is a Township
in Camden County
, New Jersey
, United States
and a suburb of Philadelphia
. As of the United States 2000 Census
, the township population was 35,737.
Pennsauken Township was incorporated as a township by an Act of the New Jersey Legislature on February 18, 1892, from portions of the now-defunct Stockton Township.
Pennsauken is home to a Pepsi plant, Disc Makers, and J & J Snack Foods Corporation. The exact origin of the name "Pennsauken" is unclear but it is probably from the tongue of the Lenni Lenape people (a Native American group which once occupied the area), an Algonquian language, and it is usually said to mean "tobacco pouch."
- The drive-in movie theater was created in 1933 with the opening of the Camden Drive-In in Pennsauken. It featured the comedy Wives Beware, released in the theaters as Two White Arms.
- Previous location of the former Pennsauken Mart, located at the Intersection of Haddonfield Road and Routes 130, 90, and 73.
Pennsauken Township is located at (39.956562, -75.055918).
According to the United States Census Bureau
, the township has a total area of 12.2 square miles
), of which, 10.5 square miles (27.3 km²) of it is land and 1.6 square miles (4.3 km²) of it (13.54%) is water.
The township includes Petty's Island
, a 292-acre island in the Delaware River
although most of the island actually sits across a narrow strait from neighboring Camden
. Once an oil storage and distribution facility, the island is now the site of a container cargo shipping operation and nesting bald eagles
. Petty's Island is currently the focal point of the township's waterfront redevelopment plan.
Pennsauken borders Philadelphia
. The two municipalities are connected across the Delaware River
by the Betsy Ross Bridge
which is owned and operated by the Delaware River Port Authority
. In New Jersey, Pennsauken borders Camden
, Cherry Hill
, Maple Shade
As of the census
of 2000, there were 35,737 people, 12,389 households, and 9,093 families residing in the township. The population density
was 3,392.4 people per square mile (1,310.4/km²). There were 12,945 housing units at an average density of 1,228.8/sq mi (474.7/km²). The racial makeup of the township was 60.10% White
, 24.18% African American
, 0.35% Native American
, 4.58% Asian
, 0.02% Pacific Islander
, 8.27% from other races
, and 2.51% from two or more races. Hispanic
of any race were 14.34% of the population.
There were 12,389 households out of which 36.5% had children under the age of 18 living with them, 51.6% were married couples
living together, 16.2% had a female householder with no husband present, and 26.6% were non-families. 23.1% of all households were made up of individuals and 10.4% had someone living alone who was 65 years of age or older. The average household size was 2.83 and the average family size was 3.34.
In the township the population was spread out with 27.5% under the age of 18, 7.6% from 18 to 24, 29.7% from 25 to 44, 21.1% from 45 to 64, and 14.2% who were 65 years of age or older. The median age was 36 years. For every 100 females there were 91.9 males. For every 100 females age 18 and over, there were 86.8 males.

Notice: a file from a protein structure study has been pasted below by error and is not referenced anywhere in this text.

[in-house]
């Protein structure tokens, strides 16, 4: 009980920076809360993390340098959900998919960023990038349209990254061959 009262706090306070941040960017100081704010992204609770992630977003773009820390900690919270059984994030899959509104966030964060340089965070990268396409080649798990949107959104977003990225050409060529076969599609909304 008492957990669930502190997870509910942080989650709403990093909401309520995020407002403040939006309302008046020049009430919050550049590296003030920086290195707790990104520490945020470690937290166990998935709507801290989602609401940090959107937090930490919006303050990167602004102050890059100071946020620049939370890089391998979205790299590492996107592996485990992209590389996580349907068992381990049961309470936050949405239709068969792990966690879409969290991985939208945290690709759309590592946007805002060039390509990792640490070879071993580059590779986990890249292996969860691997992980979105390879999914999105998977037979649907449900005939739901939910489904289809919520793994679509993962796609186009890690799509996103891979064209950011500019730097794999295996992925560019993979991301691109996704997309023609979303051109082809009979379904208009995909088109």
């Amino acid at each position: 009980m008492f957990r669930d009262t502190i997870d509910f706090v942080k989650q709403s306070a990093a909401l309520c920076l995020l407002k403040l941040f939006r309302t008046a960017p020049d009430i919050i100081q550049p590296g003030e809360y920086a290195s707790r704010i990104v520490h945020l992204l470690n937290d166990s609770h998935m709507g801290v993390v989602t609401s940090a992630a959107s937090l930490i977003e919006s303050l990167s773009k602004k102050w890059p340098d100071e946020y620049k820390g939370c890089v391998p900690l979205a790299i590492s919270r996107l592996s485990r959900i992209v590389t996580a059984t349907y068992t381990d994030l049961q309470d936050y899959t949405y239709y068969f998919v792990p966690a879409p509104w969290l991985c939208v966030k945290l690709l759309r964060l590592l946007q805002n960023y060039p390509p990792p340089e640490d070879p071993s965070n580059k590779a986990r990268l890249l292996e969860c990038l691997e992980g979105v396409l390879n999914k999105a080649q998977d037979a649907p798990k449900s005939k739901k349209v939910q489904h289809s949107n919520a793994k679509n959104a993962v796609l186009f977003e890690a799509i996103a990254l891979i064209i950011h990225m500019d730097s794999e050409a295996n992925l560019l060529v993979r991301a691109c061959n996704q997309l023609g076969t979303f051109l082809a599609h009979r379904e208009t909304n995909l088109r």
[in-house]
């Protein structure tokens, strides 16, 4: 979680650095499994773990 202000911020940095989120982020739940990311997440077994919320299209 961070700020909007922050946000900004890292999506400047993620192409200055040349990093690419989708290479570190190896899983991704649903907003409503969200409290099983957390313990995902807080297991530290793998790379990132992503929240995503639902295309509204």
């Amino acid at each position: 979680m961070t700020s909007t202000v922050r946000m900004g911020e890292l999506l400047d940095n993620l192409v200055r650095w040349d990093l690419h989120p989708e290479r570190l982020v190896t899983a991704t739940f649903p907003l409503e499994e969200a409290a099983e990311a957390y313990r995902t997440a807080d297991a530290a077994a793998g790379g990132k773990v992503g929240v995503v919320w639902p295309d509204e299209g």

The median income for a household in the township was $47,538, and the median income for a family was $52,760. Males had a median income of $37,652 versus $30,100 for females. The per capita income
for the township was $19,004. About 6.1% of families and 8.0% of the population were below the poverty line
, including 10.1% of those under age 18 and 8.0% of those age 65 or over.
Pennsauken Township is governed under the Township
form of government with a five-member Township Committee. The Township Committee is elected directly by the voters in partisan elections to serve three-year terms of office on a staggered basis, with one or two seats coming up for election each year. At an annual reorganization meeting, the Township Committee selects one of its members to serve as Mayor and another as Deputy Mayor.
Members of the Pennsauken Township Committee are Mayor
Rick Taylor, Deputy Mayor
Bill Orth, Jack Killion, John Kneib and Greg Schofield. The Township's Administrator is Bob Cummings.
Federal, state and county representation
Pennsauken Township is in the First Congressional District and is part of New Jersey's 7th Legislative District.
The Pennsauken Public Schools
serve public school students in prekindergarten through twelfth grade. Schools in the district (with 2005-06 enrollment data from the National Center for Education Statistics
Baldwin Early Childhood Learning Center
for PreK (144 students), seven K-4 elementary schools —
George B. Fine
Pennsauken Intermediate School
Howard M. Phifer Middle School
(7&8; 954) and
Pennsauken High School
for grades 9-12 (1,812).
Students from Merchantville
attend the district's high school as part of a sending/receiving relationship
Also available in the Township is the Pennsauken Technical High School, which offers day and evening classes.
Bishop Eustace Preparatory School is a coeducational private high school for students in grades 9-12, founded in 1954 by the priests and brothers of the Society of the Catholic Apostolate (The Pallottines). St. Cecilia School and St. Stephen's School are elementary schools that operate under the auspices of the Roman Catholic Diocese of Camden
The Pennsauken-Route 73
station on the River Line
offers service between Trenton
New Jersey Transit bus service to Philadelphia is available on the 317, 403, 404, 405, 406, 407, 409, 413, 419 routes, with local service available on the 452.
Notable current and former residents of Pennsauken Township include: